No I haven’t cheated and somehow used one of the above mentioned Roslyn, DLR, CSharp.Compiler, Cecil or other compilation frameworks. The IL that the Top# compiler emits is hand-written by me. I realize this probably sounds a lot harder than it actually was. The CLR is in fact simply a giant stack-based virtual machine and the IL opcodes are easy to understand and work with — it’s a bit like assembler but without some of the weird parts. For instance, let’s say you have a method that receives an int argument with a value of 5 and you want to return it multiplied by 2. Here are the opcodes for that:

ldarg a  // load argument a (eg integer with value 5) onto stack
ldc.i4 2 // load a 4-byte integer with the value 2 onto stack
mul      // pop values from stack, multiply and push result onto stack
ret      // return

I have at time of writing not implemented any of the obvious IL optimizations that could be done, and as such Top# runs at (exactly) the same speed as a C# program compiled in Debug mode. For instance, if an expression says:

int a = 2 + 2 * 2;

The C# compiler will in Debug mode push the three integers onto the stack and add/mul them together (as far as I recall). But in release mode, it will push the integer value 6 onto the stack, since all the expression values are known at compile time. Top# could do the same, but doesn’t.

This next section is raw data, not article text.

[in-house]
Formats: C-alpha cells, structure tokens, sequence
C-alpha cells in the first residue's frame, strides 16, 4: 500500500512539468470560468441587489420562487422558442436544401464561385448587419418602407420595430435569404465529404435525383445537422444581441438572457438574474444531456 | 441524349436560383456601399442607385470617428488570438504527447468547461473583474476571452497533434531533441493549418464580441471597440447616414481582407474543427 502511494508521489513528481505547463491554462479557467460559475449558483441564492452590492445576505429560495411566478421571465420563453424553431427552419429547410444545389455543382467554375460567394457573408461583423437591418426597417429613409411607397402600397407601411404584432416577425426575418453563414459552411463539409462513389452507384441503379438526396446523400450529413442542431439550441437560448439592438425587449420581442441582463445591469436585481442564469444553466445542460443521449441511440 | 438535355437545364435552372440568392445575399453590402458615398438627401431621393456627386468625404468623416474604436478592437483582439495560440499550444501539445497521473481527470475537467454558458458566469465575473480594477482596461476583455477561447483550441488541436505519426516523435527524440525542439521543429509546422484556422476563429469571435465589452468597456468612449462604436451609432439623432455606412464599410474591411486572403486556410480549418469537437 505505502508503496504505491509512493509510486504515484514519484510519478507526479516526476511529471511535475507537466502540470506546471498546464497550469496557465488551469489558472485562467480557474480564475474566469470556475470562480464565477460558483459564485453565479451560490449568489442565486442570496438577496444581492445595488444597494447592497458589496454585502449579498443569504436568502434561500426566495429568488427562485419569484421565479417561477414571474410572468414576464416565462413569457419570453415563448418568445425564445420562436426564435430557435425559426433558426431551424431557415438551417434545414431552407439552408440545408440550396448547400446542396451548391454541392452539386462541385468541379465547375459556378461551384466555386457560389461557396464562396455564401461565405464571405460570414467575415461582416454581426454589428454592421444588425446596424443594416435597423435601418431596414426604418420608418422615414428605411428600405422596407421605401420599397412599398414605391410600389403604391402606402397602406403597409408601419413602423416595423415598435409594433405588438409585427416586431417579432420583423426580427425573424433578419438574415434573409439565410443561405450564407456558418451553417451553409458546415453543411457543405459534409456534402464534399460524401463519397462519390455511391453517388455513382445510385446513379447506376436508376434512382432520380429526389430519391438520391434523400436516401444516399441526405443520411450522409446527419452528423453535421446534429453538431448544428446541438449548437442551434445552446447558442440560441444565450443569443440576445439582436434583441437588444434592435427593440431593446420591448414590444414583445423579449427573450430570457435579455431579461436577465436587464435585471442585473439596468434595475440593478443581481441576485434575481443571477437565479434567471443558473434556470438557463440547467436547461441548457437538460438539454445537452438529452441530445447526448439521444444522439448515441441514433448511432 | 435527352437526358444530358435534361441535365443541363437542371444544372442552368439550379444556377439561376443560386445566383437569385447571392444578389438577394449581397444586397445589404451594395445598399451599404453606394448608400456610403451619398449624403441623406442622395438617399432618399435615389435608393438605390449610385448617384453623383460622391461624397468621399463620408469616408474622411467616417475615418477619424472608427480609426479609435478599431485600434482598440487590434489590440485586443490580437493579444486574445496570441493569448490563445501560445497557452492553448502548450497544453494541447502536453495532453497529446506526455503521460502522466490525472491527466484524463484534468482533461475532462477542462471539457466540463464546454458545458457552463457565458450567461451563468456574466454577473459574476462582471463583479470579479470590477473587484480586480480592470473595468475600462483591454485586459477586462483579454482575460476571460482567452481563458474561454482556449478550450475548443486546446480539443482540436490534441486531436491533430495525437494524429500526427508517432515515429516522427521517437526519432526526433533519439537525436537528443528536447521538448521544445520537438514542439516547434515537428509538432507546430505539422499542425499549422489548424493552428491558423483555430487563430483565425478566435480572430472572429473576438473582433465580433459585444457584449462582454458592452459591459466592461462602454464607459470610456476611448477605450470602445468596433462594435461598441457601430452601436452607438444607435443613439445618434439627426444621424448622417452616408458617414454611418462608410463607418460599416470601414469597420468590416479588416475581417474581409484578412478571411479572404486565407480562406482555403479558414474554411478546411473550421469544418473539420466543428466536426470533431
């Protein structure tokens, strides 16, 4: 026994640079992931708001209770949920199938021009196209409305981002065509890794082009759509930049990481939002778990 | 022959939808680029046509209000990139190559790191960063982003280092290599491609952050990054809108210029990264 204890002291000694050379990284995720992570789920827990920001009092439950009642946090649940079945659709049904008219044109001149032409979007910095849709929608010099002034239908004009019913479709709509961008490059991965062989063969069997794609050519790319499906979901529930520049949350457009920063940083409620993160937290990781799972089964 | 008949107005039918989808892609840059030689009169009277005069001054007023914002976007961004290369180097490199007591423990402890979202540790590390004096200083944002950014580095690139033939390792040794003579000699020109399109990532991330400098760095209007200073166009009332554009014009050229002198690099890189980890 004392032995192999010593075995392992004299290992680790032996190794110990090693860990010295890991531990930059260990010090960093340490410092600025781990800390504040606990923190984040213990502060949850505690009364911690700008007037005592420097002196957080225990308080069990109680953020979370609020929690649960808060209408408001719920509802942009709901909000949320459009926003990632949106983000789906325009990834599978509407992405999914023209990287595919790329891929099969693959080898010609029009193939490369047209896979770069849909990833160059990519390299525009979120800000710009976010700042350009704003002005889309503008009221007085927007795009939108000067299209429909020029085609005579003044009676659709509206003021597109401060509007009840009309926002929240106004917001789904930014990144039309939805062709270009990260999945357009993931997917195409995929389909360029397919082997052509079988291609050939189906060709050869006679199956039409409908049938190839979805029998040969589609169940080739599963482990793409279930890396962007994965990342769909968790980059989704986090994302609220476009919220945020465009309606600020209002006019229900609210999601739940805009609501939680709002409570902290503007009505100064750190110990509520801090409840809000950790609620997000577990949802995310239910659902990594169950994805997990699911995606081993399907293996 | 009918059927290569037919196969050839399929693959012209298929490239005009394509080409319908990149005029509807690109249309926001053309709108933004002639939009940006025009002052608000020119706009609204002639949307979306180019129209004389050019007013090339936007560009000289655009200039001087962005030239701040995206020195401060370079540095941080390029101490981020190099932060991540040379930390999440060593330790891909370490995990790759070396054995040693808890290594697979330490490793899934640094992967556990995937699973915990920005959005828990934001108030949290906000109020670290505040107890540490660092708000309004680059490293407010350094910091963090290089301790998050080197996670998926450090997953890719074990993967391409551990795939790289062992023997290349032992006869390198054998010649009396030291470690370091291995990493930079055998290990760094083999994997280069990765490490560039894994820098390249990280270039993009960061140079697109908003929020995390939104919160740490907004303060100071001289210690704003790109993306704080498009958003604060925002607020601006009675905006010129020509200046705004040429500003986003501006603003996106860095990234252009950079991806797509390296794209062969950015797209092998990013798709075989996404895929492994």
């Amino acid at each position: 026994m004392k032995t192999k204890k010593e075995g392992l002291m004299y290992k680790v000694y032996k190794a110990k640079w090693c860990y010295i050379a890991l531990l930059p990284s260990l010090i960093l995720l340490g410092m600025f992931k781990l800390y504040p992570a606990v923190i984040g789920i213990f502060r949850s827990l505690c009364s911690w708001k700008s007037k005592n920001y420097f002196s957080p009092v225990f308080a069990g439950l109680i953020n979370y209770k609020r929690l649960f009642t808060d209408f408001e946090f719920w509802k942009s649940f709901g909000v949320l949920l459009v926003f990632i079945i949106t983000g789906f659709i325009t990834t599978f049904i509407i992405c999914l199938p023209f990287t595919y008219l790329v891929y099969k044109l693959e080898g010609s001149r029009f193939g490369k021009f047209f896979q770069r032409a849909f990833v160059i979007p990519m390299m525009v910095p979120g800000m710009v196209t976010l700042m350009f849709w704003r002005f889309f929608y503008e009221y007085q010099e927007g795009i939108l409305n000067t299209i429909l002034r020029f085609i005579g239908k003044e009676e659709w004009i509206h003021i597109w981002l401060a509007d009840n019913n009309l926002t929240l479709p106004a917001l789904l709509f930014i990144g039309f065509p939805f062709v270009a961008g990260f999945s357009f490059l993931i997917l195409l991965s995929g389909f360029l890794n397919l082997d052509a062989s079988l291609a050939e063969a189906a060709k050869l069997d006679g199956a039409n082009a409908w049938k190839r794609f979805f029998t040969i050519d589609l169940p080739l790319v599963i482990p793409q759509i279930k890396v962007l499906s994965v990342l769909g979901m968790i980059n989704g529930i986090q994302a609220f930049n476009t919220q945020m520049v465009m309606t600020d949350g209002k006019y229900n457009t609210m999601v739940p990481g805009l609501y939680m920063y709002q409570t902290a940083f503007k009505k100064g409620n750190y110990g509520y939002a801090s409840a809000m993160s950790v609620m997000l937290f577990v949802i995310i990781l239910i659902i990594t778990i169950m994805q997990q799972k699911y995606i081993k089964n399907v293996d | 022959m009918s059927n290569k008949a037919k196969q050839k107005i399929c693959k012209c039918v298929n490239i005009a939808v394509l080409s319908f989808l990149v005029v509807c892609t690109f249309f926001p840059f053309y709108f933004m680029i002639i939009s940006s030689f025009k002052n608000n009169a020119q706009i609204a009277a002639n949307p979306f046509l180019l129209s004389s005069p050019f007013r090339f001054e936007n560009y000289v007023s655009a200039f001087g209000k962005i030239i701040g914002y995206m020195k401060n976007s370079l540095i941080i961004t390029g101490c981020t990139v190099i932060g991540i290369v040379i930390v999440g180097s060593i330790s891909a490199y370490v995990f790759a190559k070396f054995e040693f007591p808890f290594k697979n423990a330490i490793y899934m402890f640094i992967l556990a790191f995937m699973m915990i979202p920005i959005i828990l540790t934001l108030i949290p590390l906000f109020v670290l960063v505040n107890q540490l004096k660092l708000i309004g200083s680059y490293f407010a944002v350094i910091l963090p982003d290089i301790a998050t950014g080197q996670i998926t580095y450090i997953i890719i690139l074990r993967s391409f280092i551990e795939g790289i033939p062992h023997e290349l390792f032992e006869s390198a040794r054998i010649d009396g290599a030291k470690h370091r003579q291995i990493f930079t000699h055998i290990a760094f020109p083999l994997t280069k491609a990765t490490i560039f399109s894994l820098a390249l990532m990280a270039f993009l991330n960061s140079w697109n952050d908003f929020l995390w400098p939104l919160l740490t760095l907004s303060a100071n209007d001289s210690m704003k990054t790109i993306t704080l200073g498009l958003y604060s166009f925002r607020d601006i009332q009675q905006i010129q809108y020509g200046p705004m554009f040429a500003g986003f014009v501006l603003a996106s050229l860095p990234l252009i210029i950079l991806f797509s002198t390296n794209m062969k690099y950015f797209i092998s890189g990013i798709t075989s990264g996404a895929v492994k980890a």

I should note that I have NOT written the lexer/parser myself, but instead used Terence Parr’s absolutely ass-kicking ANTLR4 project, which is what everybody else also use if they are not Microsoft or IBM. ANTLR4 is amazing and β€œParrT” is very entertaining both on YouTube and in writing. I highly recommend you use his software and buy his book if you ever find yourself wanting to implement a Domain-Specific Language of any sort.

When I get a chance, I will try to clean up the core Top# compiler and post the source code here. In the mean time, feel free to ask questions in the comment section if you are working on a similar project and I can maybe help out with snippets and such.